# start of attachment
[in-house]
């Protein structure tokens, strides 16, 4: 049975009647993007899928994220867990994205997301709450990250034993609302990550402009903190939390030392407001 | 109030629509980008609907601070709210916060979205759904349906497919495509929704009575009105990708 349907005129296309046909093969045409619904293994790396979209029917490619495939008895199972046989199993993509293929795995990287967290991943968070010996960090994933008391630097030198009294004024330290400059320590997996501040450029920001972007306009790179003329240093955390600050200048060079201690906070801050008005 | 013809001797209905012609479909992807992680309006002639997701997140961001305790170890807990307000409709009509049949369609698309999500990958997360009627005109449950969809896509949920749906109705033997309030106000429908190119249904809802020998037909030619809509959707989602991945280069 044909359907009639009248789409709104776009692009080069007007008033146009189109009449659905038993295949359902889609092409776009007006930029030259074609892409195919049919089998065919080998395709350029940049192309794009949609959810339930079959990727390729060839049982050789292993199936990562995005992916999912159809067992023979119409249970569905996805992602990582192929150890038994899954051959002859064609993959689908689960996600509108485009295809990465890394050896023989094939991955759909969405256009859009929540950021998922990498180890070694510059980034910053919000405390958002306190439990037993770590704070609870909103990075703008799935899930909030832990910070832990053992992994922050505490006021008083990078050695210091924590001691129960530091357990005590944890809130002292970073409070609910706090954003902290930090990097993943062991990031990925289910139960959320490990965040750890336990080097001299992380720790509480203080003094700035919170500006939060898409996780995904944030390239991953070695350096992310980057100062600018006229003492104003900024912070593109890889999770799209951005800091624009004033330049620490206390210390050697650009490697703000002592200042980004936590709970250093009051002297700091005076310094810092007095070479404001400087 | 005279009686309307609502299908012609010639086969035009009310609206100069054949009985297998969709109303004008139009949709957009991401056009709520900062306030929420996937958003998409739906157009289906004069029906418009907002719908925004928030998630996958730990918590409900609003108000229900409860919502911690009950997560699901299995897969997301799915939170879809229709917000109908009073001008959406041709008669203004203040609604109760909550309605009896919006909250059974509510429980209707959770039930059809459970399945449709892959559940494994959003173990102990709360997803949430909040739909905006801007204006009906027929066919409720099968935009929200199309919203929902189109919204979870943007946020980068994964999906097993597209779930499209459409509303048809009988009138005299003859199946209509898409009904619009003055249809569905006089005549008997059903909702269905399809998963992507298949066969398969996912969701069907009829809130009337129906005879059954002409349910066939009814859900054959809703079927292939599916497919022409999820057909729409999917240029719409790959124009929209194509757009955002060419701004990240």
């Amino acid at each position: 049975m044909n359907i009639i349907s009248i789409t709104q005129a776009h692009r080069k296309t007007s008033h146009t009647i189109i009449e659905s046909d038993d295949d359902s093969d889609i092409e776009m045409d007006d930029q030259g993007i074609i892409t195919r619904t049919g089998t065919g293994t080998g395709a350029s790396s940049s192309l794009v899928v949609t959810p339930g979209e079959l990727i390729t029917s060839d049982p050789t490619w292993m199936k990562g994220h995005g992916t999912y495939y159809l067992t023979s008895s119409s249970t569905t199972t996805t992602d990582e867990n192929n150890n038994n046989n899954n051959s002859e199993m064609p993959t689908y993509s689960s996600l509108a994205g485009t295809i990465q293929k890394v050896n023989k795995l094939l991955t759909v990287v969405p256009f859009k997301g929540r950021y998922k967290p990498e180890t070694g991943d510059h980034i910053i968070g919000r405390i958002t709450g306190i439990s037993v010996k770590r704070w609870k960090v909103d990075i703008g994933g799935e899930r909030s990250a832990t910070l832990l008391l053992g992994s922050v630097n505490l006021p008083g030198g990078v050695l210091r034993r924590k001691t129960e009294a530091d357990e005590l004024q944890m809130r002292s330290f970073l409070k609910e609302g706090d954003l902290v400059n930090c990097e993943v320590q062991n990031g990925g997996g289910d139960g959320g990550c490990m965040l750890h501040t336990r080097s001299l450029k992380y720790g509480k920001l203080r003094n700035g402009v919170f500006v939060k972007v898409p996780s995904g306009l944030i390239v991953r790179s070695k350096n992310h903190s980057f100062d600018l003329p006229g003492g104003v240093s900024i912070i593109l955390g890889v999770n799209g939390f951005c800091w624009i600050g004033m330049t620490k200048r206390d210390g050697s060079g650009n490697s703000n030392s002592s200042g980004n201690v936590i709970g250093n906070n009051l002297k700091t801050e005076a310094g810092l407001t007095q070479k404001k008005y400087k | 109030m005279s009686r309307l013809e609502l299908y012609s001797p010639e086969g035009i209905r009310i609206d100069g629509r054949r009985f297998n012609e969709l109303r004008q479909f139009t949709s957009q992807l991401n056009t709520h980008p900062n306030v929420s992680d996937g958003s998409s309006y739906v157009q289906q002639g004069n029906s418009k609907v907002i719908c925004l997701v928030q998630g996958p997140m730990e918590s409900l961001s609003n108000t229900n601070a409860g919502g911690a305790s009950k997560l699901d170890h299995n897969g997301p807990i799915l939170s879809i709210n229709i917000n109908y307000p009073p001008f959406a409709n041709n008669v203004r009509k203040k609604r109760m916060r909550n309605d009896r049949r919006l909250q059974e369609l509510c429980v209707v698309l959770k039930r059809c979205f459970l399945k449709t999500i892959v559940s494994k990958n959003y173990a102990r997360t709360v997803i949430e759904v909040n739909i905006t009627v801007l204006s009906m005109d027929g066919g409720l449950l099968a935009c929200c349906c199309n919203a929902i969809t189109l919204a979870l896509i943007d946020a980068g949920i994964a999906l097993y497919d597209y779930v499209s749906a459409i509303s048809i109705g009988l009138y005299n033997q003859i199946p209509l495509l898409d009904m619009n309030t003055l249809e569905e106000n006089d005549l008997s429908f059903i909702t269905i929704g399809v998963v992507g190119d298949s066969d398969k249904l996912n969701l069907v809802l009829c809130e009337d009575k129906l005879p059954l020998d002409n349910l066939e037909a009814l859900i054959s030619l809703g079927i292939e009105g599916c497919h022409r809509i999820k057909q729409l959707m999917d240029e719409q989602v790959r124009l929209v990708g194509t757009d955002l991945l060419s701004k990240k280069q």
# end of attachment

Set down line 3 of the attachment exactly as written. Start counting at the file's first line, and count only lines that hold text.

């Amino acid at each position: 049975m044909n359907i009639i349907s009248i789409t709104q005129a776009h692009r080069k296309t007007s008033h146009t009647i189109i009449e659905s046909d038993d295949d359902s093969d889609i092409e776009m045409d007006d930029q030259g993007i074609i892409t195919r619904t049919g089998t065919g293994t080998g395709a350029s790396s940049s192309l794009v899928v949609t959810p339930g979209e079959l990727i390729t029917s060839d049982p050789t490619w292993m199936k990562g994220h995005g992916t999912y495939y159809l067992t023979s008895s119409s249970t569905t199972t996805t992602d990582e867990n192929n150890n038994n046989n899954n051959s002859e199993m064609p993959t689908y993509s689960s996600l509108a994205g485009t295809i990465q293929k890394v050896n023989k795995l094939l991955t759909v990287v969405p256009f859009k997301g929540r950021y998922k967290p990498e180890t070694g991943d510059h980034i910053i968070g919000r405390i958002t709450g306190i439990s037993v010996k770590r704070w609870k960090v909103d990075i703008g994933g799935e899930r909030s990250a832990t910070l832990l008391l053992g992994s922050v630097n505490l006021p008083g030198g990078v050695l210091r034993r924590k001691t129960e009294a530091d357990e005590l004024q944890m809130r002292s330290f970073l409070k609910e609302g706090d954003l902290v400059n930090c990097e993943v320590q062991n990031g990925g997996g289910d139960g959320g990550c490990m965040l750890h501040t336990r080097s001299l450029k992380y720790g509480k920001l203080r003094n700035g402009v919170f500006v939060k972007v898409p996780s995904g306009l944030i390239v991953r790179s070695k350096n992310h903190s980057f100062d600018l003329p006229g003492g104003v240093s900024i912070i593109l955390g890889v999770n799209g939390f951005c800091w624009i600050g004033m330049t620490k200048r206390d210390g050697s060079g650009n490697s703000n030392s002592s200042g980004n201690v936590i709970g250093n906070n009051l002297k700091t801050e005076a310094g810092l407001t007095q070479k404001k008005y400087k | 109030m005279s009686r309307l013809e609502l299908y012609s001797p010639e086969g035009i209905r009310i609206d100069g629509r054949r009985f297998n012609e969709l109303r004008q479909f139009t949709s957009q992807l991401n056009t709520h980008p900062n306030v929420s992680d996937g958003s998409s309006y739906v157009q289906q002639g004069n029906s418009k609907v907002i719908c925004l997701v928030q998630g996958p997140m730990e918590s409900l961001s609003n108000t229900n601070a409860g919502g911690a305790s009950k997560l699901d170890h299995n897969g997301p807990i799915l939170s879809i709210n229709i917000n109908y307000p009073p001008f959406a409709n041709n008669v203004r009509k203040k609604r109760m916060r909550n309605d009896r049949r919006l909250q059974e369609l509510c429980v209707v698309l959770k039930r059809c979205f459970l399945k449709t999500i892959v559940s494994k990958n959003y173990a102990r997360t709360v997803i949430e759904v909040n739909i905006t009627v801007l204006s009906m005109d027929g066919g409720l449950l099968a935009c929200c349906c199309n919203a929902i969809t189109l919204a979870l896509i943007d946020a980068g949920i994964a999906l097993y497919d597209y779930v499209s749906a459409i509303s048809i109705g009988l009138y005299n033997q003859i199946p209509l495509l898409d009904m619009n309030t003055l249809e569905e106000n006089d005549l008997s429908f059903i909702t269905i929704g399809v998963v992507g190119d298949s066969d398969k249904l996912n969701l069907v809802l009829c809130e009337d009575k129906l005879p059954l020998d002409n349910l066939e037909a009814l859900i054959s030619l809703g079927i292939e009105g599916c497919h022409r809509i999820k057909q729409l959707m999917d240029e719409q989602v790959r124009l929209v990708g194509t757009d955002l991945l060419s701004k990240k280069q």